Ok. How many toaster ovens that work by shoving a huge black dildo up your ass and jumping up and down have you tried? Oh, there's none out there? Well, in that case you can't prove that they're a bad idea... so obviously they're going to be a huge success and everyone is going to want one. In fact, I can just hear the footsteps of all the millions of people running to dump their old electric toaster ovens and start demanding for these new assrape-powered ovens. Because logic!
        If you are going to argue based on logic, it is best not to use straw men and anecdotes to support your case brave internet warrior. What little numerical evidence exists for distribution usage among the general populace (like the steam survey, which frustrating as it is, is a statistically valid sampling of the steam user base) show that ubuntu versions are quite widely used at least on linux gaming setups.

        In no logical universe does a "toaster ovens that work by shoving a huge black dildo up your ass and jumping up and down" equate to an OS with unified code base across platforms.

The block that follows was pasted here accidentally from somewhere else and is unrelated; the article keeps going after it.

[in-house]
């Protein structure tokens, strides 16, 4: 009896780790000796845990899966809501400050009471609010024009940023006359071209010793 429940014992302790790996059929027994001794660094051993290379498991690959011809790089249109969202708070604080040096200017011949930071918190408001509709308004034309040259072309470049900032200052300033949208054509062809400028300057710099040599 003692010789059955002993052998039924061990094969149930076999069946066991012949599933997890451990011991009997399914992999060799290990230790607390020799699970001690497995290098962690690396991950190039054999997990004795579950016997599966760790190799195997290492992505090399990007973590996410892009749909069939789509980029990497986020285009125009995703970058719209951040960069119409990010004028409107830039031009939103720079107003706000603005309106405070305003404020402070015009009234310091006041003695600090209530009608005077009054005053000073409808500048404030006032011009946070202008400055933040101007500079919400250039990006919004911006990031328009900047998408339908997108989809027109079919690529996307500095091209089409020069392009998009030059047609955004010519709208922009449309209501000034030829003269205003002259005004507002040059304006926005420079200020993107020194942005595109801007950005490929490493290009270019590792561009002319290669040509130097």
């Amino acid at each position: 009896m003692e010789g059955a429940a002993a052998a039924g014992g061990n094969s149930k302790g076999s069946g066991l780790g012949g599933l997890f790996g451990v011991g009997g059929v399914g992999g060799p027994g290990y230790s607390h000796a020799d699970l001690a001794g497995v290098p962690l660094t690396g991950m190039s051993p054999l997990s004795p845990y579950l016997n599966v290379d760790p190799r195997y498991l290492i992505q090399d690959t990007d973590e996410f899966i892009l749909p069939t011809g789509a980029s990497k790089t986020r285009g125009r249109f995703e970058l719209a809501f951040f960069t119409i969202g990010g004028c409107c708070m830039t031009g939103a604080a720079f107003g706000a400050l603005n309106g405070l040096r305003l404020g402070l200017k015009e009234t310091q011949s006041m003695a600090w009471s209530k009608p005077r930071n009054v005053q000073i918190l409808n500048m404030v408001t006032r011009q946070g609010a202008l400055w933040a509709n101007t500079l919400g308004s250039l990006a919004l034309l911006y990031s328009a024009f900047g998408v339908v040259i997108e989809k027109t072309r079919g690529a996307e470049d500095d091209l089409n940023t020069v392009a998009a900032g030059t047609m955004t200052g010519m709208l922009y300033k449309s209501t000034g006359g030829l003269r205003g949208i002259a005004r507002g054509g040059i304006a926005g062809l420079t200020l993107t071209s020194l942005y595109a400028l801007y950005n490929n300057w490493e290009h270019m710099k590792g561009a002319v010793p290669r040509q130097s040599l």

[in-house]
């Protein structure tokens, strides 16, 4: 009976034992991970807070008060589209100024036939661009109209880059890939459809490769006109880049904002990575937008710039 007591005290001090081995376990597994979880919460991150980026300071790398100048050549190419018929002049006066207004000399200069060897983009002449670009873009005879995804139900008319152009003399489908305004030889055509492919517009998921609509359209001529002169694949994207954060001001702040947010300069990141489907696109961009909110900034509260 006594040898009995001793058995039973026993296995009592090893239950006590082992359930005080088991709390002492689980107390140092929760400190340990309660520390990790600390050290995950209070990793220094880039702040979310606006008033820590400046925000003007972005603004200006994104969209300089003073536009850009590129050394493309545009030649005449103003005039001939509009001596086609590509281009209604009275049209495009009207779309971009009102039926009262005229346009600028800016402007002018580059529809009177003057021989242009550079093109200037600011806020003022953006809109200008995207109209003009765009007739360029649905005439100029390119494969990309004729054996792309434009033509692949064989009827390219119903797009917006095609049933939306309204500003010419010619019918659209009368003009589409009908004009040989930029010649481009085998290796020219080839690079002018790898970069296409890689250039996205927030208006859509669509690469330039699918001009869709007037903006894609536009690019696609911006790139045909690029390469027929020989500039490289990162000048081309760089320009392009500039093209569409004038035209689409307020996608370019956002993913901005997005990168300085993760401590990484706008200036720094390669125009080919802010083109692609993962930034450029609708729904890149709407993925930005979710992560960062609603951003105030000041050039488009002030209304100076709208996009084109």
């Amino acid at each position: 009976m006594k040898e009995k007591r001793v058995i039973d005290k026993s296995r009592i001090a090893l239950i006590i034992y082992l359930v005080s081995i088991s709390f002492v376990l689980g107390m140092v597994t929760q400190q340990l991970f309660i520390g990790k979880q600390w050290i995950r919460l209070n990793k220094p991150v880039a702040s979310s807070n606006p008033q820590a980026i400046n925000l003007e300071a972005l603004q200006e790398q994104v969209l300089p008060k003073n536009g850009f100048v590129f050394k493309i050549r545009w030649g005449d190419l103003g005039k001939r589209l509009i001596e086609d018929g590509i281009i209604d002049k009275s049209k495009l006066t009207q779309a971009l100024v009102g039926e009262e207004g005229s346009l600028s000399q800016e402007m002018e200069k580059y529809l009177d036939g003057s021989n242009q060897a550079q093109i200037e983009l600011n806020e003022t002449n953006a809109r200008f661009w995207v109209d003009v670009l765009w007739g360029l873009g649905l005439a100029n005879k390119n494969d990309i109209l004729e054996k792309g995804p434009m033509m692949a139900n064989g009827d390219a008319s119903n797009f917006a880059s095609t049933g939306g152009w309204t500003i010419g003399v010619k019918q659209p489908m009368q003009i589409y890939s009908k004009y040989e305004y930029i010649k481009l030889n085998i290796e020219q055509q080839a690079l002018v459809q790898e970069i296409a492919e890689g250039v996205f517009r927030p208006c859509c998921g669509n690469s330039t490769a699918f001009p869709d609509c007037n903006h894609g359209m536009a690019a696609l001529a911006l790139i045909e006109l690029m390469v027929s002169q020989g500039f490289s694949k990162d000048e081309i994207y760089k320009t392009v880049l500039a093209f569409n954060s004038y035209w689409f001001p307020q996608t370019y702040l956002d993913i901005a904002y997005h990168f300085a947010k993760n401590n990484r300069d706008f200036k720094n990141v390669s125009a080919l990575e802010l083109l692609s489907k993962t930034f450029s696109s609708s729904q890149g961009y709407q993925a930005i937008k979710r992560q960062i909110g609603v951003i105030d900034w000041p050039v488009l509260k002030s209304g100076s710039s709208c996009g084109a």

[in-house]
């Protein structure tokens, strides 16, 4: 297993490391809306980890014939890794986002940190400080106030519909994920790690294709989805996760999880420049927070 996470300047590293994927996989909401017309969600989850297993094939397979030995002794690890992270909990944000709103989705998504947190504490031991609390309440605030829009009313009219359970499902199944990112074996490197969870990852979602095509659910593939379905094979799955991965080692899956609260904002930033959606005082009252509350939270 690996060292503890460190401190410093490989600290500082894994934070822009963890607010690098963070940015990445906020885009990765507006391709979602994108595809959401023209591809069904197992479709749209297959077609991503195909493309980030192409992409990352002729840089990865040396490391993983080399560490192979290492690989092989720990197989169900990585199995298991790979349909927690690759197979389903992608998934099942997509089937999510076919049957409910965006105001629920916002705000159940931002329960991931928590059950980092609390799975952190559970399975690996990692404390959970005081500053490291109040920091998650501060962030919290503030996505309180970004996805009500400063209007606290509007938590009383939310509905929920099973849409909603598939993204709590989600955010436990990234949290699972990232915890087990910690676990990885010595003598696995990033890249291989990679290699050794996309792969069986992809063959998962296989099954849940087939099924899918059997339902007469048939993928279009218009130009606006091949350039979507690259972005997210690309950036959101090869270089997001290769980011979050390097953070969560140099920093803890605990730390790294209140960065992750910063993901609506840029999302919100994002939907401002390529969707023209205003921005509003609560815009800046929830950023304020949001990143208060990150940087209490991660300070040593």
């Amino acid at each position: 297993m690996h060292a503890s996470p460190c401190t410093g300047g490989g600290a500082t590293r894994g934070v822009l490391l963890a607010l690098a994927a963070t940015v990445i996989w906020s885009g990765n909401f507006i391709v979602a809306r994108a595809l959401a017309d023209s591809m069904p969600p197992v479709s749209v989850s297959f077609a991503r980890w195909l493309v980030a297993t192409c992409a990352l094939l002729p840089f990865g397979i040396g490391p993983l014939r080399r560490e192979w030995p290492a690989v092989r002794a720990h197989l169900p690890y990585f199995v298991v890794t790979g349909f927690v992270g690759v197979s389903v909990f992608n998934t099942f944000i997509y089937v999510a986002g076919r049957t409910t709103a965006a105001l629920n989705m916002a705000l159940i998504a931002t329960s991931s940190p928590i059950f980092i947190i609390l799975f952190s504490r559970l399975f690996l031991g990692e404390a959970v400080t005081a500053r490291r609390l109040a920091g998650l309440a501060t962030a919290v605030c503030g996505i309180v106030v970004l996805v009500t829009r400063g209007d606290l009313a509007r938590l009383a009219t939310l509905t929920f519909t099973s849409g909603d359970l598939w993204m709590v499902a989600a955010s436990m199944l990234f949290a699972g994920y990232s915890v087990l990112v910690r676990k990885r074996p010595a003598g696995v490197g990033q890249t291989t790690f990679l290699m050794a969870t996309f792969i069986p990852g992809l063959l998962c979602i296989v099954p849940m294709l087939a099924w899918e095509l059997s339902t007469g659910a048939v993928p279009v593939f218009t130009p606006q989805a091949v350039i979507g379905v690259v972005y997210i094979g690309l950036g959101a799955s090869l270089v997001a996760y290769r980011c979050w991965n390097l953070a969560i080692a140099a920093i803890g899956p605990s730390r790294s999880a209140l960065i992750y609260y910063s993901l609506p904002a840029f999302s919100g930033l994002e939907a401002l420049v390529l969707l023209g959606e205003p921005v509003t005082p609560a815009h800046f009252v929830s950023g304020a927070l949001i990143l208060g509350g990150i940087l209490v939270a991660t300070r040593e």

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        • #49
          Originally posted by allenmaher View Post
          If you are going to argue based on logic, it is best not to use straw men and anecdotes to support your case brave internet warrior. What little numerical evidence exists for distribution usage among the general populace (like the steam survey, which frustrating as it is, is a statistically valid sampling of the steam user base) show that ubuntu versions are quite widely used at least on linux gaming setups.
          I'm going to give you a homework assignment to think hard about why none of what you just said had any relevance to the post you quoted. Show your work.

          In no logical universe does a "toaster ovens that work by shoving a huge black dildo up your ass and jumping up and down" equate to an OS with unified code base across platforms.
          For bonus points, you can also look up the terms "analogy" and "hyperbole", explain what they mean and how they are used as rhetorical devices.